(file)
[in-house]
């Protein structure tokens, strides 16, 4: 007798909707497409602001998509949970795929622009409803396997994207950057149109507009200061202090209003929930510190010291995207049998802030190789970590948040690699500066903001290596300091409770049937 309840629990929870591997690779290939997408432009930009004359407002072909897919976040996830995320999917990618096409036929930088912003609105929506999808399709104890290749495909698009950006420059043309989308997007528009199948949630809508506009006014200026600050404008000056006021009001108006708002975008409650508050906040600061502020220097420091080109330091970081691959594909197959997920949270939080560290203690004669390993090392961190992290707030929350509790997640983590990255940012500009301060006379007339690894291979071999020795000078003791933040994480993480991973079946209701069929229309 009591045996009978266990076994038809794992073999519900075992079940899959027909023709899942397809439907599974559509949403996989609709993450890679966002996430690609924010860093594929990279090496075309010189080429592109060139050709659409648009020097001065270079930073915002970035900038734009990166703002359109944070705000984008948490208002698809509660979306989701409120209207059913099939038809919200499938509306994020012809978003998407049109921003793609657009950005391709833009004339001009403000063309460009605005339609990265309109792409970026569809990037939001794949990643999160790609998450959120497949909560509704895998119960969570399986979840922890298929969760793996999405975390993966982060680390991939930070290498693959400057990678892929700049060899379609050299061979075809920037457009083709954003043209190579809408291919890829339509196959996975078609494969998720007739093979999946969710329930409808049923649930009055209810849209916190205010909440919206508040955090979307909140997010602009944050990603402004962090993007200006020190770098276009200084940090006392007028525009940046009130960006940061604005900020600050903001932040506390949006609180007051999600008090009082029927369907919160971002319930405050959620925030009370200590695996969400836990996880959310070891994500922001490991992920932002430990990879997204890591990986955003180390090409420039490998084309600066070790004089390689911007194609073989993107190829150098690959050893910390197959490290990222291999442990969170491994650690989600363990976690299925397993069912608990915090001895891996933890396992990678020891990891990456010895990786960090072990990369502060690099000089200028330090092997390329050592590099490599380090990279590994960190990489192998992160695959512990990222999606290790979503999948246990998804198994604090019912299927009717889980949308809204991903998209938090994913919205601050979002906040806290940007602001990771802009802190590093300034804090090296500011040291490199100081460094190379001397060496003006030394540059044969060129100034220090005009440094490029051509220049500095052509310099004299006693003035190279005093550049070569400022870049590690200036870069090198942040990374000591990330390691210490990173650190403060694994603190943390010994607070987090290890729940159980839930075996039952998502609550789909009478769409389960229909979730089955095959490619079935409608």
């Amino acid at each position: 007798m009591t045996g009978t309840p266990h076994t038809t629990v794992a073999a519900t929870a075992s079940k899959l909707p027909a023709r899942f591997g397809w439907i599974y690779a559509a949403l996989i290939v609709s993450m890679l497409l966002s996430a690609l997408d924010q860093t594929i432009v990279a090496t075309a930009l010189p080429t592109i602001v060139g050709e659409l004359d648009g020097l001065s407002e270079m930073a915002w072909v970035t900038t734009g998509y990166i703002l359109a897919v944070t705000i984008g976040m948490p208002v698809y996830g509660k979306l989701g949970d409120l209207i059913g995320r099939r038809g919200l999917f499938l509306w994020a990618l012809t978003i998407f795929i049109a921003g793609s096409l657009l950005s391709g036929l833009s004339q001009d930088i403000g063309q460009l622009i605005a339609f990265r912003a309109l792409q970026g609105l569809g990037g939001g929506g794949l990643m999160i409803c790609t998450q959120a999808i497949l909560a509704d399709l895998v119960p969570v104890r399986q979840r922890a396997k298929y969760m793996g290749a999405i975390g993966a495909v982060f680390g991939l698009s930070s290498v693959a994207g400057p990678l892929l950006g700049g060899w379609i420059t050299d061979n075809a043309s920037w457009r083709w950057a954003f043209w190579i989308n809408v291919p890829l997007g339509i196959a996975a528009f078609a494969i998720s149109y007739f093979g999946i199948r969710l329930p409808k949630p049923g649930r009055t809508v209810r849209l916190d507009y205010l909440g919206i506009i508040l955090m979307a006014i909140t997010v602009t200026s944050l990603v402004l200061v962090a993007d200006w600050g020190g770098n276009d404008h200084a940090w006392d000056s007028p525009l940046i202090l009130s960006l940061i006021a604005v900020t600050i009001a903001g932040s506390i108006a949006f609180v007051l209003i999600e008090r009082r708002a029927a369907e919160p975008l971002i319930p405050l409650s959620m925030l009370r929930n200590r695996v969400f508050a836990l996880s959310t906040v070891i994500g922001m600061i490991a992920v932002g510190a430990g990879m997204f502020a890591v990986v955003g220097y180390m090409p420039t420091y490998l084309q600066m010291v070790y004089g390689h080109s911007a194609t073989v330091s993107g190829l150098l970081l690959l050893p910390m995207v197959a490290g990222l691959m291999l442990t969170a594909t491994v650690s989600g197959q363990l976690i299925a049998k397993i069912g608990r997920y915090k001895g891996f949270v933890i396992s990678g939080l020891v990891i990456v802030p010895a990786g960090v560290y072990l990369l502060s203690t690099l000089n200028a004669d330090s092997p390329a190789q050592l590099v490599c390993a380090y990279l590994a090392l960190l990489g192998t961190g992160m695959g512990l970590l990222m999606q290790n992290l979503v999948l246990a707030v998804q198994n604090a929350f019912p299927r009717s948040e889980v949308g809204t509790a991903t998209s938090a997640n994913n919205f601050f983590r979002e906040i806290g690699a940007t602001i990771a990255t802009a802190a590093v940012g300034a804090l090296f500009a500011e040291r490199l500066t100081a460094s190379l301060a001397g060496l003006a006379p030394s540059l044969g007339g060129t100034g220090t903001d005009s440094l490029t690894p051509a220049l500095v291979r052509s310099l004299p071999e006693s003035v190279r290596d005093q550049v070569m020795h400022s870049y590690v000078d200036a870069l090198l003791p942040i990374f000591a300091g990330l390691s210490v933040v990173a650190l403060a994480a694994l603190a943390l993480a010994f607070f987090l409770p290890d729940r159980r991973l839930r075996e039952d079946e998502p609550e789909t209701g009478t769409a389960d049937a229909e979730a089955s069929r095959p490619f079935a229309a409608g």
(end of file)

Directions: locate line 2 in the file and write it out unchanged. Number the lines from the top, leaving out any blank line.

């Protein structure tokens, strides 16, 4: 007798909707497409602001998509949970795929622009409803396997994207950057149109507009200061202090209003929930510190010291995207049998802030190789970590948040690699500066903001290596300091409770049937 309840629990929870591997690779290939997408432009930009004359407002072909897919976040996830995320999917990618096409036929930088912003609105929506999808399709104890290749495909698009950006420059043309989308997007528009199948949630809508506009006014200026600050404008000056006021009001108006708002975008409650508050906040600061502020220097420091080109330091970081691959594909197959997920949270939080560290203690004669390993090392961190992290707030929350509790997640983590990255940012500009301060006379007339690894291979071999020795000078003791933040994480993480991973079946209701069929229309 009591045996009978266990076994038809794992073999519900075992079940899959027909023709899942397809439907599974559509949403996989609709993450890679966002996430690609924010860093594929990279090496075309010189080429592109060139050709659409648009020097001065270079930073915002970035900038734009990166703002359109944070705000984008948490208002698809509660979306989701409120209207059913099939038809919200499938509306994020012809978003998407049109921003793609657009950005391709833009004339001009403000063309460009605005339609990265309109792409970026569809990037939001794949990643999160790609998450959120497949909560509704895998119960969570399986979840922890298929969760793996999405975390993966982060680390991939930070290498693959400057990678892929700049060899379609050299061979075809920037457009083709954003043209190579809408291919890829339509196959996975078609494969998720007739093979999946969710329930409808049923649930009055209810849209916190205010909440919206508040955090979307909140997010602009944050990603402004962090993007200006020190770098276009200084940090006392007028525009940046009130960006940061604005900020600050903001932040506390949006609180007051999600008090009082029927369907919160971002319930405050959620925030009370200590695996969400836990996880959310070891994500922001490991992920932002430990990879997204890591990986955003180390090409420039490998084309600066070790004089390689911007194609073989993107190829150098690959050893910390197959490290990222291999442990969170491994650690989600363990976690299925397993069912608990915090001895891996933890396992990678020891990891990456010895990786960090072990990369502060690099000089200028330090092997390329050592590099490599380090990279590994960190990489192998992160695959512990990222999606290790979503999948246990998804198994604090019912299927009717889980949308809204991903998209938090994913919205601050979002906040806290940007602001990771802009802190590093300034804090090296500011040291490199100081460094190379001397060496003006030394540059044969060129100034220090005009440094490029051509220049500095052509310099004299006693003035190279005093550049070569400022870049590690200036870069090198942040990374000591990330390691210490990173650190403060694994603190943390010994607070987090290890729940159980839930075996039952998502609550789909009478769409389960229909979730089955095959490619079935409608």